Call for submissions: Architecture and Culture, vol. 4, no. 1: Architecture & the Spaces of Information
Ruth Blacksell and Stephen Walker, Editors.

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Focus Section of Interaction Design and Architecture(s): Designing Self-Care for Everyday Life (Nov 2014)

Website: http://www.mifav.uniroma2.it/idea2010/login.php
Deadline for submissions: 21 November 2014

To be published at the Interaction Design and Architecture(s) Journal (IxD&A) (ISSN 1826-9745, eISSN 2283-2998)

Self-managing a chronic condition is a challenging activity. It requires patients and caregivers to deal with symptoms and the possible resulting disability, to manage emotions, and mediate their relationship with health professionals. Self-care technologies have tried to help in these tasks in multiple ways, including watching the evolution of symptoms, performing health measurements, or connecting with others that have the same condition. Nevertheless, self-care technologies often fail to integrate themselves into people’s everyday life.

Designing self-care technology for everyday life requires an in-depth understanding of the self-care strategies people use, the contexts in which they live, and tools they have at their disposal. Acquiring this understanding requires new approaches to the design of self-care technologies.

The aim of this focus section is to invite researchers to explore the challenges, opportunities, lessons learned, and theoretical insights of self-care technologies to broaden the scope of IxD&A and HCI research in self-care. This body of work is likely to inform the new generation of more holistic self-care technologies that takes into account people’s everyday life and experiences.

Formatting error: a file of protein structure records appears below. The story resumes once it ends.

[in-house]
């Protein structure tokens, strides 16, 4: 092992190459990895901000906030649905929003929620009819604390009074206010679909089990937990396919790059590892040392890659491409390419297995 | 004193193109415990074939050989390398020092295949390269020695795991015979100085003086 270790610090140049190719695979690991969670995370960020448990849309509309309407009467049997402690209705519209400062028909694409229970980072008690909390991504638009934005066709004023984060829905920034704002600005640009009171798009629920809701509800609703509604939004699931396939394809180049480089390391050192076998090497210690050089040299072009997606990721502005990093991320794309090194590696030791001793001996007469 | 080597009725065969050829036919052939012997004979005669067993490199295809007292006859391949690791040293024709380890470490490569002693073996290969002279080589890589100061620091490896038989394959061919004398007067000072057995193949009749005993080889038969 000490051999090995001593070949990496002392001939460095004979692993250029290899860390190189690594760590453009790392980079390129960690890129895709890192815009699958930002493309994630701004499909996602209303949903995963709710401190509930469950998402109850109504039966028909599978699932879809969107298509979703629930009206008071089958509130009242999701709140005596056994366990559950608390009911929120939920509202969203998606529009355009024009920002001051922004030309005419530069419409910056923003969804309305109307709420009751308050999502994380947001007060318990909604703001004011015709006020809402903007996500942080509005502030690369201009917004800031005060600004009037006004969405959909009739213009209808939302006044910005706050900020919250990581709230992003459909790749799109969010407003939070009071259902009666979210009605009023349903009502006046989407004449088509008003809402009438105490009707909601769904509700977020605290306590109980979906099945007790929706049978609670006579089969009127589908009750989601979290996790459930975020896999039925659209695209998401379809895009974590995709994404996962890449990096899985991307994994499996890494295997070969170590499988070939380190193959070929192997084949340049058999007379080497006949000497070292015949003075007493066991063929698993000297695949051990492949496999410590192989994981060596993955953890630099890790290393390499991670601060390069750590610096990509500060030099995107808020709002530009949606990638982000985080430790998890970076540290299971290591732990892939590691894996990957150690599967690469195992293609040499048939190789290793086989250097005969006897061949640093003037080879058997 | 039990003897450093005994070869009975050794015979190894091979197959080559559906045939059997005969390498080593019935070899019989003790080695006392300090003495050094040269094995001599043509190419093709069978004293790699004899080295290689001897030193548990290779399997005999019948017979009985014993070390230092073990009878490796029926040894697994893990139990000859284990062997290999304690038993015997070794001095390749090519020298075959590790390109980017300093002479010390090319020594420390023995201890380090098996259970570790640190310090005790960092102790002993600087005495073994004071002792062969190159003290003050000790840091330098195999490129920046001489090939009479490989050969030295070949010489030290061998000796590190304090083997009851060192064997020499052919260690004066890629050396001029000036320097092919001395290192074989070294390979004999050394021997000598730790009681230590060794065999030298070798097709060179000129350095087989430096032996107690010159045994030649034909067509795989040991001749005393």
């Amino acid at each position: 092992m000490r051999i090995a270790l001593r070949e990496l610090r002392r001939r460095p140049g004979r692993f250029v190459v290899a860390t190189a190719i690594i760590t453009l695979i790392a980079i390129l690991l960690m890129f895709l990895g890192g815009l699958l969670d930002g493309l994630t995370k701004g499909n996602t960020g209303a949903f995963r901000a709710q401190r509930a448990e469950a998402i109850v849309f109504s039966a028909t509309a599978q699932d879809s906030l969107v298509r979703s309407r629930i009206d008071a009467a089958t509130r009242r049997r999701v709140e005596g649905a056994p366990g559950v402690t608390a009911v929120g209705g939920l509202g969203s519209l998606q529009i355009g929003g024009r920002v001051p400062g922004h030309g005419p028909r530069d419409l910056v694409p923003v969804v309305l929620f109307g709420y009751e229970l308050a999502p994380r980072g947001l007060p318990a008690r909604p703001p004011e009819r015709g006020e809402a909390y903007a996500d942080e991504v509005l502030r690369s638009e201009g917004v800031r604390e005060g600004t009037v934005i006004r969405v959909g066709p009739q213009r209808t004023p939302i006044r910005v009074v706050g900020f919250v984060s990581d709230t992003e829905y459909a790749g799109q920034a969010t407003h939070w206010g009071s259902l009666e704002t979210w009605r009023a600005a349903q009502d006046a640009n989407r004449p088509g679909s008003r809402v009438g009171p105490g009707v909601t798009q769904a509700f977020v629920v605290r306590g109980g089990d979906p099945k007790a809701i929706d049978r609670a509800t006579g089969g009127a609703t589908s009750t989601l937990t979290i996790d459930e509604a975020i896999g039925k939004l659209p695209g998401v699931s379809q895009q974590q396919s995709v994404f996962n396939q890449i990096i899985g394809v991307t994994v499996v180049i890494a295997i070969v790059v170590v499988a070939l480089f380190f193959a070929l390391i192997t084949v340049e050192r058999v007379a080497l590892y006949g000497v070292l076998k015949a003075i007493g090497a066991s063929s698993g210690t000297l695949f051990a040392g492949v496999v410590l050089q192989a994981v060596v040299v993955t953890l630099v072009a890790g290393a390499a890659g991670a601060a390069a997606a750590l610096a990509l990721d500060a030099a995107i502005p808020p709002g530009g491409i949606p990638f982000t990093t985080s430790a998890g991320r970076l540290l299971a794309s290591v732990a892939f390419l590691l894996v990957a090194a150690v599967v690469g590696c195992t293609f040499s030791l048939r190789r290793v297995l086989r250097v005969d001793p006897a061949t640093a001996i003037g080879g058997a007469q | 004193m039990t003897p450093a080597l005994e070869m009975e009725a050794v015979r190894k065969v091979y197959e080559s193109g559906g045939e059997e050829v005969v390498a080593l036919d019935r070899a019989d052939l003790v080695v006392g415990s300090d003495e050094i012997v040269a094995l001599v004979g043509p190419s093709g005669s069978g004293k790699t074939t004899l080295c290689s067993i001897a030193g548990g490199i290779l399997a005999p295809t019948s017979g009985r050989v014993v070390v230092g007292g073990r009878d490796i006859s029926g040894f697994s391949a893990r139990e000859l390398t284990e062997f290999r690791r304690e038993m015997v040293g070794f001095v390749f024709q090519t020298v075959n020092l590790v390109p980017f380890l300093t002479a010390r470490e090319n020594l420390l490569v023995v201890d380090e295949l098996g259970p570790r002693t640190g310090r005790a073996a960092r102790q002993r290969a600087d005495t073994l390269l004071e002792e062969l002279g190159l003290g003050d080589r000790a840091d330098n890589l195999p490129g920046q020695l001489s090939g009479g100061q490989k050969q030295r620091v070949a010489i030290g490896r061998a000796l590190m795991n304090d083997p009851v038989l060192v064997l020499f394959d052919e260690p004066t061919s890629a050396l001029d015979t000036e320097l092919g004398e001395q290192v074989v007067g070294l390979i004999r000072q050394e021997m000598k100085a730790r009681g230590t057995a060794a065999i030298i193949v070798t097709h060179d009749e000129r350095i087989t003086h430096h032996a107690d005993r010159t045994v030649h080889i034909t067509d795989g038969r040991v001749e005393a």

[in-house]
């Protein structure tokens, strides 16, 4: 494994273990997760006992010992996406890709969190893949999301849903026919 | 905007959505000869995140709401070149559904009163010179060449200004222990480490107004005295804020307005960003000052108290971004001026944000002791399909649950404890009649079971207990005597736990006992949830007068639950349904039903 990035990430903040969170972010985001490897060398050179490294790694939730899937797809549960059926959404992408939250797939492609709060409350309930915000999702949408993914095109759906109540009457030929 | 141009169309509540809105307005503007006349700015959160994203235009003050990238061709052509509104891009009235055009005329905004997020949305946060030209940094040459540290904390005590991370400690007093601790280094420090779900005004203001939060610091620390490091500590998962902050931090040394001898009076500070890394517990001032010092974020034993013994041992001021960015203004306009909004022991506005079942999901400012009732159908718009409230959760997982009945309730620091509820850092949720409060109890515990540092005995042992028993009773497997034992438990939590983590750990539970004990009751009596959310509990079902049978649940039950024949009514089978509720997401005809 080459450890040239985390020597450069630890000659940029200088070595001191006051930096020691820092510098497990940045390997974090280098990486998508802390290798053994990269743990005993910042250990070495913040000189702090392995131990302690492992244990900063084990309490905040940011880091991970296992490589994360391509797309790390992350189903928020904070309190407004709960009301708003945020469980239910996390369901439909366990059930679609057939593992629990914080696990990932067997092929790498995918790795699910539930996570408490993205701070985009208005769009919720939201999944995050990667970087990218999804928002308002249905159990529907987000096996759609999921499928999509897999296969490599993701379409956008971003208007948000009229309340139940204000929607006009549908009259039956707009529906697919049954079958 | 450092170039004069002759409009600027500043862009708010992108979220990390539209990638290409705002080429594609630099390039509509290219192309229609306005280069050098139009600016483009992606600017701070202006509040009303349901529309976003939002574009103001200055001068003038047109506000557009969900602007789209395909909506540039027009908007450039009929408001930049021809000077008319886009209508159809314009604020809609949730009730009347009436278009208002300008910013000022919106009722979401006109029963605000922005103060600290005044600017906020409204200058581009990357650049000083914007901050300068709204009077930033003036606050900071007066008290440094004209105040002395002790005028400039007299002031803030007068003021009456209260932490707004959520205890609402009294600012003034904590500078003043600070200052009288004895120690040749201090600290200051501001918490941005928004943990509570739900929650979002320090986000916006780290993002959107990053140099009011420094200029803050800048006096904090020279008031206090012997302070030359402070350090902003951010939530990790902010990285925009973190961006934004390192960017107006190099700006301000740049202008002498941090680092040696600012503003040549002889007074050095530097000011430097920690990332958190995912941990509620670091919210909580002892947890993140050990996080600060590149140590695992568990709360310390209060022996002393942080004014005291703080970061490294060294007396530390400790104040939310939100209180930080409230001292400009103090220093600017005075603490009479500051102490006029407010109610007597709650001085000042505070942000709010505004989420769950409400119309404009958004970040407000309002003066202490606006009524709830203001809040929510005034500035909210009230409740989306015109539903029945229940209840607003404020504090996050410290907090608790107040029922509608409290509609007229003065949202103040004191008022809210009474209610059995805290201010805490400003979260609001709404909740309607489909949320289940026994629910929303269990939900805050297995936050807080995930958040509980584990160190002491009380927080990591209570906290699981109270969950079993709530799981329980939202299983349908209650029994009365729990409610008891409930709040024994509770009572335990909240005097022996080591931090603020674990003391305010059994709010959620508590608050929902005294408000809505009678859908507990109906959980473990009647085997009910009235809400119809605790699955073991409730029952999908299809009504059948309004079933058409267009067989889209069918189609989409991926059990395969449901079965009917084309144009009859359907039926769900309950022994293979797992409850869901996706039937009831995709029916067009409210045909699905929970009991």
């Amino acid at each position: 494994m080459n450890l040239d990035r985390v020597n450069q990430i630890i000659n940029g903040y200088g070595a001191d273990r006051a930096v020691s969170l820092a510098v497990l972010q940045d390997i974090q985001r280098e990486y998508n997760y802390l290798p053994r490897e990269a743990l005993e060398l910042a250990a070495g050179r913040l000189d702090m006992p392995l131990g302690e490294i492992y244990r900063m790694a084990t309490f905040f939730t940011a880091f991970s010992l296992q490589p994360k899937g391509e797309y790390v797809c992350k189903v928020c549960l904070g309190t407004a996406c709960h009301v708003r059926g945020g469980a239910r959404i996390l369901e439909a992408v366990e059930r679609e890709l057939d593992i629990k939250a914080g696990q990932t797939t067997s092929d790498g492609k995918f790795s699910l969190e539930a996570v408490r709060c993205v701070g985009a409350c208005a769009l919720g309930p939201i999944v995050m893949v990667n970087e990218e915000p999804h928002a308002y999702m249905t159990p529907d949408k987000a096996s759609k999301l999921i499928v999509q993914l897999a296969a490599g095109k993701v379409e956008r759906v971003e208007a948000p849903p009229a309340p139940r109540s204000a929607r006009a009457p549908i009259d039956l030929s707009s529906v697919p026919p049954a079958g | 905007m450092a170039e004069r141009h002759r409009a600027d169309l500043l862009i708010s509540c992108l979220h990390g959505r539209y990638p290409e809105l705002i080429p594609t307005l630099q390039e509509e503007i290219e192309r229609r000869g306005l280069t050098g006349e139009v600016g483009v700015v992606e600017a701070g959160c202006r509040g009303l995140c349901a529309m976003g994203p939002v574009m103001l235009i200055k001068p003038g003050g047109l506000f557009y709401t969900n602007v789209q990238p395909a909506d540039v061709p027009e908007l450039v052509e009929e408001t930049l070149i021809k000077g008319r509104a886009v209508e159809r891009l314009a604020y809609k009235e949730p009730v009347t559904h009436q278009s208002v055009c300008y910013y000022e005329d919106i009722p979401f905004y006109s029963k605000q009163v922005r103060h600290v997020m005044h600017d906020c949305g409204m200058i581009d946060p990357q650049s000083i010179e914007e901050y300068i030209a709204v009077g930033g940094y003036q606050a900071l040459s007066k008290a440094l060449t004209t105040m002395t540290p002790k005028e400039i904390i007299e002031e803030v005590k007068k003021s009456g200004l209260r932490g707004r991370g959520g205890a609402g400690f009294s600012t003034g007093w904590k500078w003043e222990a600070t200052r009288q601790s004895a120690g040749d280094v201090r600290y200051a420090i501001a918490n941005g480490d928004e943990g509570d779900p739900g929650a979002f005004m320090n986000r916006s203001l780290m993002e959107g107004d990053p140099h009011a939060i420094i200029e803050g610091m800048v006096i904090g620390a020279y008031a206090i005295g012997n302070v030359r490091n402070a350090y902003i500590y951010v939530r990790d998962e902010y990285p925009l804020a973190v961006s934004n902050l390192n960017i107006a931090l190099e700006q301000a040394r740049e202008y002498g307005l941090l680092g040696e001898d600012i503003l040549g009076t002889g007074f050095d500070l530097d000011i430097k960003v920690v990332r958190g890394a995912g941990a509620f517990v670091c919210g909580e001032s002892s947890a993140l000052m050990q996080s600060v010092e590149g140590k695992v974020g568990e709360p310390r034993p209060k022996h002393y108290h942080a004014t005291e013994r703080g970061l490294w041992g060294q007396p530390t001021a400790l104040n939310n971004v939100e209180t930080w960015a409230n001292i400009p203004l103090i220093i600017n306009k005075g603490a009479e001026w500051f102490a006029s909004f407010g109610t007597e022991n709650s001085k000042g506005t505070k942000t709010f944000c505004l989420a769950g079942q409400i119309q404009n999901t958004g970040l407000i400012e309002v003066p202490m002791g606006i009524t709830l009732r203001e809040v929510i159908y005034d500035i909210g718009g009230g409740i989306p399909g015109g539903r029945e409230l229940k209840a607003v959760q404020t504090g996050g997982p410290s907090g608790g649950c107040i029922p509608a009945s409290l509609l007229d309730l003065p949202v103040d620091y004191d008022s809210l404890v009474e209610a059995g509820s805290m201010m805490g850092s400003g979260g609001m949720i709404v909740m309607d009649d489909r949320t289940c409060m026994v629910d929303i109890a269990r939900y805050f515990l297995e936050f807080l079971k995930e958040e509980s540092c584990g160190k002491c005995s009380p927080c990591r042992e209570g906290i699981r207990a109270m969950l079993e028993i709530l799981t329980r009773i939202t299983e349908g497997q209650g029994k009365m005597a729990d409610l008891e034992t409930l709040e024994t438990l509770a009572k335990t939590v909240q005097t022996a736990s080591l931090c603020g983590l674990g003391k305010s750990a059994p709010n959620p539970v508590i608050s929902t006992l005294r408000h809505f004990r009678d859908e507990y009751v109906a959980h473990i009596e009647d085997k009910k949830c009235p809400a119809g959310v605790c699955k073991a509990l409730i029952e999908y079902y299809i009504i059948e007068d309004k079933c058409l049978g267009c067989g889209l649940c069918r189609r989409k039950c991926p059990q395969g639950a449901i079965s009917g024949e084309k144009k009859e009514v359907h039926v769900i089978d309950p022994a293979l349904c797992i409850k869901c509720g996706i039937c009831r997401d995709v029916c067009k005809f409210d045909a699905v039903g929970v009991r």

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Deadline Extended to 31 August 2014! for Call for Abstracts: Designing Experience Conference (Hong Kong, November 2014)

DE-Banner-Web-3Dates: 27-29 November 2014
Location: Academy of Visual Arts, Hong Kong Baptist University
Website: http://experiencedesign.hk/designing-experience-conference/
Deadline for submission of abstracts: 17 August 2014 31 August 2014.

At the Academy of Visual Arts, Hong Kong Baptist University, we investigate current practice and scholarship in the new field of ‘experience design’. We now wish to expand our explorations by inviting a wider circle of practitioners and scholars to enquire into the ways in which slippery notions of ‘experience’ are shared, commodified, theorized and politicized across the spectrum of contemporary visual arts at an international, interdisciplinary conference to be held in Hong Kong from 27 to 29 November 2014 in association with Hong Kong’s Business of Design Week (BoDW 2014).

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Intl Seminar on Planning for Sustainable Urban Form

Dates: 12-14 November 2014
Location: Blekinge Institute of Technology, Sweden
Contact: Abdellah.abarkan@bth.se
Deadline for submission of abstracts & registration: 15 September 2014

On November 2013, The Swedish School of Planning organized an International Seminar on the theme of “Planning for Sustainable Urban Form”. The seminar gathered about 30 participants, from different countries, representing a broad disciplinary field, ranging from planning to architecture. The meeting was successful in providing a forum to debate on sustainability with focus on planning and urban form, and an opportunity for PhD-students to meet with senior researchers and internationally recognized scholars. In an attempt to support the continuity of this meeting, the Swedish School of Planning is organizing the Second International Seminar on November 12th to 14th, 2014.